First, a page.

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by Bella Dodd


Bella Dodd's story is a human document of immense importance to Americans today. Here are the inner workings of the Communist Party in this country as seen from the secret counsels and strategy meetings of the National committee, to which she belonged for a crucial span of years. As long ago as the 1940's, the Party was planning cynically to use the Negroes as instruments in the revolution-to-come in the United States. The theory, contrived by Stalin and unleashed by Foster, was to encourage "self-determination of the Negroes in the black belt" and the establishment of a Negro nation with the right to secede from the United States. Bella Dodd's is a story familiar to many a young American idealist who saw in Communism a new gospel and who worked sacrificially in the cause until the inevitable bitter day when the cause betrayed him. For her that day came almost too late for her own salvation, for as she tells us, "it takes a long time to 'unbecome' a Communist." As a brilliant young college instructor, and one with legal training, Bella Dodd attracted the attention of top Communists by her unremitting fight to improve the pay and working conditions of New York City's teachers. Her conversion to Communism was a slow infiltration of the mind by an appeal to love of humanity, a vision of a better society and wider social justice. She rose in Party ranks to National Committee membership and was as well the legislative representative of its New York State Committee, a member of the State Board and the State Secretariat. This report of her activities and those of the high-up Party leaders covers the historic period during World War II of the Democratic Front, the Rapp-Coudert investigation of Communist teachers, the propaganda drive in behalf of Loyalist Spain, the work of the Women's Trade Union for Peace, the goings-on in the famous 'Ninth Floor" of Communist headquarters. She recreates the atmosphere of suspicion and conspiracy which was part of the air she breathed in those days. She reports tense sessions in which friends turned their backs on friends and former leaders found themselves demoted overnight as the "Party line" from Moscow changed course. The climax of the book is a snowy Christmas Eve when Bell Dodd finds the reaffirmation of her faith, and is able to say, "I have learned from bitter experience that you cannot serve man unless you first serve God in sincerity and truth." Bella Dodd became widely known as a lecturer. She also wrote and practiced law in her New York Office.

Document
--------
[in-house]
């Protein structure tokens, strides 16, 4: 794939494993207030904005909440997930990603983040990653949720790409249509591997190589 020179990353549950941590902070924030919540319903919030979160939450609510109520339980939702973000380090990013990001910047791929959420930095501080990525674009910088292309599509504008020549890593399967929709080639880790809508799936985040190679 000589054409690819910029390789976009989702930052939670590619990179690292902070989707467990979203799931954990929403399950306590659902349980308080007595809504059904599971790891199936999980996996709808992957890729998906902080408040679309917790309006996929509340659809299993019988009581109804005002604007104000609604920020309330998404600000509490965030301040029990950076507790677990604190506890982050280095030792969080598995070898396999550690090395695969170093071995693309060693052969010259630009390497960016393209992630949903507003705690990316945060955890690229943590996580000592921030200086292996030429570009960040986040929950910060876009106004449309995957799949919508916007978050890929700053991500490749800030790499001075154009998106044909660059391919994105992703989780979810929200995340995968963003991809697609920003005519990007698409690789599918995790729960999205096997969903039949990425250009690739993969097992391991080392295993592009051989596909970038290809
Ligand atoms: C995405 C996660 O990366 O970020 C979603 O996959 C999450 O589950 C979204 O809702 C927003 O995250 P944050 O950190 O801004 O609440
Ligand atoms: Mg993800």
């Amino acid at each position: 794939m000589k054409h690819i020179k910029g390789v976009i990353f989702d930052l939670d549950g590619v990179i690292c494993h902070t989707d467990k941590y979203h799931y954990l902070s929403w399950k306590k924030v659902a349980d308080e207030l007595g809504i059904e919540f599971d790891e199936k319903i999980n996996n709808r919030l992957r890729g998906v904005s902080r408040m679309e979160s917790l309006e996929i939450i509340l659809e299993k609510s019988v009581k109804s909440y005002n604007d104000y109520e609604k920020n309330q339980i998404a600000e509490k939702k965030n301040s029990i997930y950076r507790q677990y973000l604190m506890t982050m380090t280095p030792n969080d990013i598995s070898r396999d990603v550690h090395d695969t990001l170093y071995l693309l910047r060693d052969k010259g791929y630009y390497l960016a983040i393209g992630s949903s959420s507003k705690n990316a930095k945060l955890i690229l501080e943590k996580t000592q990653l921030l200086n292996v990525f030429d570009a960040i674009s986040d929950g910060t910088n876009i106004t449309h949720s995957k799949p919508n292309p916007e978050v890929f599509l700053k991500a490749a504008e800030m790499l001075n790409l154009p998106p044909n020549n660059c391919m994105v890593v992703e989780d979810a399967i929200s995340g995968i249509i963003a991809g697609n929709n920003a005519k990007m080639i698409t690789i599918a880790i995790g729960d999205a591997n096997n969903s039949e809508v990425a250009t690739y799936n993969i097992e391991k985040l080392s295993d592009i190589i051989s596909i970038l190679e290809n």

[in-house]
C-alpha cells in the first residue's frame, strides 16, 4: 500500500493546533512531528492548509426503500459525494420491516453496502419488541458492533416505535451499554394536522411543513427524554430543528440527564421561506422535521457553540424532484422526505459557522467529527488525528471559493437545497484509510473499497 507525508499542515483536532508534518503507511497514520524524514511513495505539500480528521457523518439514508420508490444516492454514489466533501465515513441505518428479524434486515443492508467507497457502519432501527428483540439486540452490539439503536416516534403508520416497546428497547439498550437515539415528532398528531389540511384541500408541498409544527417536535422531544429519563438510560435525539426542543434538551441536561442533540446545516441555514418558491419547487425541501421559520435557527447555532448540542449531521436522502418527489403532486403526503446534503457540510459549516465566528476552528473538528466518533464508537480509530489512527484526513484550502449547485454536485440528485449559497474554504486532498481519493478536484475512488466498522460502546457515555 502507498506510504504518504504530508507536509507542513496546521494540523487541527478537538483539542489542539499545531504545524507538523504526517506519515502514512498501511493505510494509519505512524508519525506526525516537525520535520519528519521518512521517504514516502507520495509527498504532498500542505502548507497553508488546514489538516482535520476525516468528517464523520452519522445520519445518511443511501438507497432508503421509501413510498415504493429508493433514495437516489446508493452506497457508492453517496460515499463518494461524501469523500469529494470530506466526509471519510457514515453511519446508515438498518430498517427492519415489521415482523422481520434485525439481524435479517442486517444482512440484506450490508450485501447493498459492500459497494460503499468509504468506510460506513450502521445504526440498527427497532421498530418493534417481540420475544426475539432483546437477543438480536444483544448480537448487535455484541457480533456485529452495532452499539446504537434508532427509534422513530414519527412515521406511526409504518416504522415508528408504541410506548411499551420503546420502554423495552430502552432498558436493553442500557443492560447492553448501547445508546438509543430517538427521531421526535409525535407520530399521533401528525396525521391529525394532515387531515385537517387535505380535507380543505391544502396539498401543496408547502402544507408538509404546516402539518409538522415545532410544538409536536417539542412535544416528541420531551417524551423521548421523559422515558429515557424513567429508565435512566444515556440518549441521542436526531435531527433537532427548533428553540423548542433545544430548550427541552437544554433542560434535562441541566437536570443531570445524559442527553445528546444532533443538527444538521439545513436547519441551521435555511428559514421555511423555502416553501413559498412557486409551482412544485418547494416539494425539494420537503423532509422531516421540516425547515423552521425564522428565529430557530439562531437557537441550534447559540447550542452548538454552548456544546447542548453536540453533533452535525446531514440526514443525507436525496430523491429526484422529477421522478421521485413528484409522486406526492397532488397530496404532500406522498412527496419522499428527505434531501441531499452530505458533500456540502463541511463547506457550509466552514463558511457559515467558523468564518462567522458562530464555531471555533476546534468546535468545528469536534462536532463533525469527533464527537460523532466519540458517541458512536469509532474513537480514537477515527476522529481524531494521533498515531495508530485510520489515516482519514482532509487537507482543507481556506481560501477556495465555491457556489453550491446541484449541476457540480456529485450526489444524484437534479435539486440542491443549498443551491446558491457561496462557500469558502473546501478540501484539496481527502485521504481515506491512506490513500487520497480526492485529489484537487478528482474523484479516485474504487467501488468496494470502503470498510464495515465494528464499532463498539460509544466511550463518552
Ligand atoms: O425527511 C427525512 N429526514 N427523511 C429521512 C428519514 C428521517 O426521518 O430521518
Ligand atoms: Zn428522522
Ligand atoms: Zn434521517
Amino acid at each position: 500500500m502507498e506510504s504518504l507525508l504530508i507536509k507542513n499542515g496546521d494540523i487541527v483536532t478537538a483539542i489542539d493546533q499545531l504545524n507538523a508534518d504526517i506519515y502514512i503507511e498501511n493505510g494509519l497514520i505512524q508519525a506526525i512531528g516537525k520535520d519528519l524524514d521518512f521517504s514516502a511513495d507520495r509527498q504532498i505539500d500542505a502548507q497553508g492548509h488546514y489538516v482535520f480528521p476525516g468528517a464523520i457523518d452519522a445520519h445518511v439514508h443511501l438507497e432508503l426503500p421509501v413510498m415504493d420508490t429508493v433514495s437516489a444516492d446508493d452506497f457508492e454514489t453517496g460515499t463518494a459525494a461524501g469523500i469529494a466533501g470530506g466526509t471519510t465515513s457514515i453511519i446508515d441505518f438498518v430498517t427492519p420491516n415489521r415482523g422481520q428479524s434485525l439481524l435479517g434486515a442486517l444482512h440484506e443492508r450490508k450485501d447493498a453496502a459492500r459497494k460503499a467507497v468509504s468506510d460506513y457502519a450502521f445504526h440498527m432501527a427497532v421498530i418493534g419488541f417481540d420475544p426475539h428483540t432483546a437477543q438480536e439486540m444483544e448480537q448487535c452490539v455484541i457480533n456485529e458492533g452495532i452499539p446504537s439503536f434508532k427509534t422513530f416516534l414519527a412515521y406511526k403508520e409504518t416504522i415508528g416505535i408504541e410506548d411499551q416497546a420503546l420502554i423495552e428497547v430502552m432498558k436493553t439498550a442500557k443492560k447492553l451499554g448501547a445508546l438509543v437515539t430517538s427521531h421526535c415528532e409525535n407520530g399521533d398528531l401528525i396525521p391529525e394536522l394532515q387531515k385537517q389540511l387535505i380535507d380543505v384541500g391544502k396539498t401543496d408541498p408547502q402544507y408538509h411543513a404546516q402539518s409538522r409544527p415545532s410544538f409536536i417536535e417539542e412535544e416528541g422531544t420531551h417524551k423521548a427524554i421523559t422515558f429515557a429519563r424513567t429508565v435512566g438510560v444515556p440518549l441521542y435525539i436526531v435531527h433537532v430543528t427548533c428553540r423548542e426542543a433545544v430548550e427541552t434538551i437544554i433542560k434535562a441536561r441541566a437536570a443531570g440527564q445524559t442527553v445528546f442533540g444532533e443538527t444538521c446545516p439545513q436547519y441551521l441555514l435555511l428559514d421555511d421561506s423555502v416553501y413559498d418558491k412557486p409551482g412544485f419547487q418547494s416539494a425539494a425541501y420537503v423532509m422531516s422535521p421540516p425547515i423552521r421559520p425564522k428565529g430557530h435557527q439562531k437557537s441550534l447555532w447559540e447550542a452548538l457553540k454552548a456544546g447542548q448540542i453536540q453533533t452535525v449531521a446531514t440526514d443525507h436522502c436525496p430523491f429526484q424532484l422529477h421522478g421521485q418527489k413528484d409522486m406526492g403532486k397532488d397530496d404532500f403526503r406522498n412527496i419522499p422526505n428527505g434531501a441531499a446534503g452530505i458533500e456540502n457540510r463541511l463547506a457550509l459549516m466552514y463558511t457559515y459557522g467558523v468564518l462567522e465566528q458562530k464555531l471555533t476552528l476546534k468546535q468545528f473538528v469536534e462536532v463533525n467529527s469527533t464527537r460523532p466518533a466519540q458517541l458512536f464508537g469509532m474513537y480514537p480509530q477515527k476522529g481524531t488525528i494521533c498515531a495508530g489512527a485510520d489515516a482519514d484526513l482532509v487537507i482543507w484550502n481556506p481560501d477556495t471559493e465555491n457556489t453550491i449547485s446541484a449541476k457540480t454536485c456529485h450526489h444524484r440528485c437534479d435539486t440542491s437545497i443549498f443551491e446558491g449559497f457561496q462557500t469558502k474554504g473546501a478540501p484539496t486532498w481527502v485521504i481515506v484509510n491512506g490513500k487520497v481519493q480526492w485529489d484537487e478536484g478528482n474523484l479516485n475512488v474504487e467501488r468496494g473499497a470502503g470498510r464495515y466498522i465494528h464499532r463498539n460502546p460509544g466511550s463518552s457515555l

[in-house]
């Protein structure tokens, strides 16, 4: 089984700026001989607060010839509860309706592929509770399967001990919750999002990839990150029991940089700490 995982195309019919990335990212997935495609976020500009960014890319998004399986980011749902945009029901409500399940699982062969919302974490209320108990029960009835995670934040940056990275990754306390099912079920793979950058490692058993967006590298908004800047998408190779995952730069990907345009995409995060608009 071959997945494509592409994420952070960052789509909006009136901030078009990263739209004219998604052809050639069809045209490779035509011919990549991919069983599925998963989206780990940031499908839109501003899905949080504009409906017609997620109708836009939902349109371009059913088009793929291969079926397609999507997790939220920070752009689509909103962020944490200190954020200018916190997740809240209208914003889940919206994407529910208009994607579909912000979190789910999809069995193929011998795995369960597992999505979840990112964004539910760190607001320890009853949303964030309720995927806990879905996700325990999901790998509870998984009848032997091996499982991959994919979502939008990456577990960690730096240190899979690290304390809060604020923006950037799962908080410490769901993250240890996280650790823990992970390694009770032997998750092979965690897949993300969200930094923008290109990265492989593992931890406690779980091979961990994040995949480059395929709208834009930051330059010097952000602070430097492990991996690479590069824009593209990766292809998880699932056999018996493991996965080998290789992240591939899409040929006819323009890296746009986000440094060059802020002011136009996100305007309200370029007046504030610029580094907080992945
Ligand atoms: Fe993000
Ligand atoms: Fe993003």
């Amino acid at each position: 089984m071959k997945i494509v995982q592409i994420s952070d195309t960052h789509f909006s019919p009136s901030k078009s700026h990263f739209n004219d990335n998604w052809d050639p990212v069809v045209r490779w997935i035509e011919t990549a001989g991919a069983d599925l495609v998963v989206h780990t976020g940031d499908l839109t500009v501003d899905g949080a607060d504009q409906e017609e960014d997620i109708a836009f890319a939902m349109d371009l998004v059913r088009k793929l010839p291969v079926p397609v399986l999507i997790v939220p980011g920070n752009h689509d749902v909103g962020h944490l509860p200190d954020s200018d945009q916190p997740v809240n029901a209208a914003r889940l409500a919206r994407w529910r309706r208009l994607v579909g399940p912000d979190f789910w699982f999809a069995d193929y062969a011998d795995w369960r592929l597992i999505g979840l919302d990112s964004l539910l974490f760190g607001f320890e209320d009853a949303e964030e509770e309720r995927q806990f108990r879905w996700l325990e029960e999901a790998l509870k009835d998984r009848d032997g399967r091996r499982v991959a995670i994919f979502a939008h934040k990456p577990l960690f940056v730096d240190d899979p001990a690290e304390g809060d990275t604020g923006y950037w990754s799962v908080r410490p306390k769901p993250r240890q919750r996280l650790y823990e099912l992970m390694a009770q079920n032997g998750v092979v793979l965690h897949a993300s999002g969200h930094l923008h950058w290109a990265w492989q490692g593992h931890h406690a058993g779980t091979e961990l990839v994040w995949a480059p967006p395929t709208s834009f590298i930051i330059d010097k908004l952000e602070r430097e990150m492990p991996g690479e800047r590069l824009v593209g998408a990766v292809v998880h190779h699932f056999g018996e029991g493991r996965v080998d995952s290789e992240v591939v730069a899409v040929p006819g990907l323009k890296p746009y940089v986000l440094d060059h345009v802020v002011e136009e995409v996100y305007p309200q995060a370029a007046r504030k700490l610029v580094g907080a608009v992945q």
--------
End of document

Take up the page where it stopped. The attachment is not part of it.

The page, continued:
School of Darkness: The Record of a Life and of a Conflict between Two Faiths

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